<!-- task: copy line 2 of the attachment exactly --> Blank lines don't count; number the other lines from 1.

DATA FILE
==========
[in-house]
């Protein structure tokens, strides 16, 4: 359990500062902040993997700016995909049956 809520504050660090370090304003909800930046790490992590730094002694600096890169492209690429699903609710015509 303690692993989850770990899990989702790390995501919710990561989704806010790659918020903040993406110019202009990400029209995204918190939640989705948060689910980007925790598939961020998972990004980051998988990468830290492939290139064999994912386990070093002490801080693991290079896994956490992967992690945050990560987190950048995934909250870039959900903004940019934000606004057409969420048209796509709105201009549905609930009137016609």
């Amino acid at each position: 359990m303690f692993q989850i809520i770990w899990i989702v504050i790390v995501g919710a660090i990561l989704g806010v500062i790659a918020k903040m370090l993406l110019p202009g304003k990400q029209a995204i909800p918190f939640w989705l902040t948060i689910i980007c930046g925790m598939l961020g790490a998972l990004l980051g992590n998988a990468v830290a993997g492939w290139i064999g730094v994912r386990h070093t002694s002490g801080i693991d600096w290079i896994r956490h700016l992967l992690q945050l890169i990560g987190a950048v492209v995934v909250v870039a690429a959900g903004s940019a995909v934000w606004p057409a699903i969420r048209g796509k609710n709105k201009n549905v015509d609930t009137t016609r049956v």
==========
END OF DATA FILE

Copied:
């Protein structure tokens, strides 16, 4: 359990500062902040993997700016995909049956 809520504050660090370090304003909800930046790490992590730094002694600096890169492209690429699903609710015509 303690692993989850770990899990989702790390995501919710990561989704806010790659918020903040993406110019202009990400029209995204918190939640989705948060689910980007925790598939961020998972990004980051998988990468830290492939290139064999994912386990070093002490801080693991290079896994956490992967992690945050990560987190950048995934909250870039959900903004940019934000606004057409969420048209796509709105201009549905609930009137016609």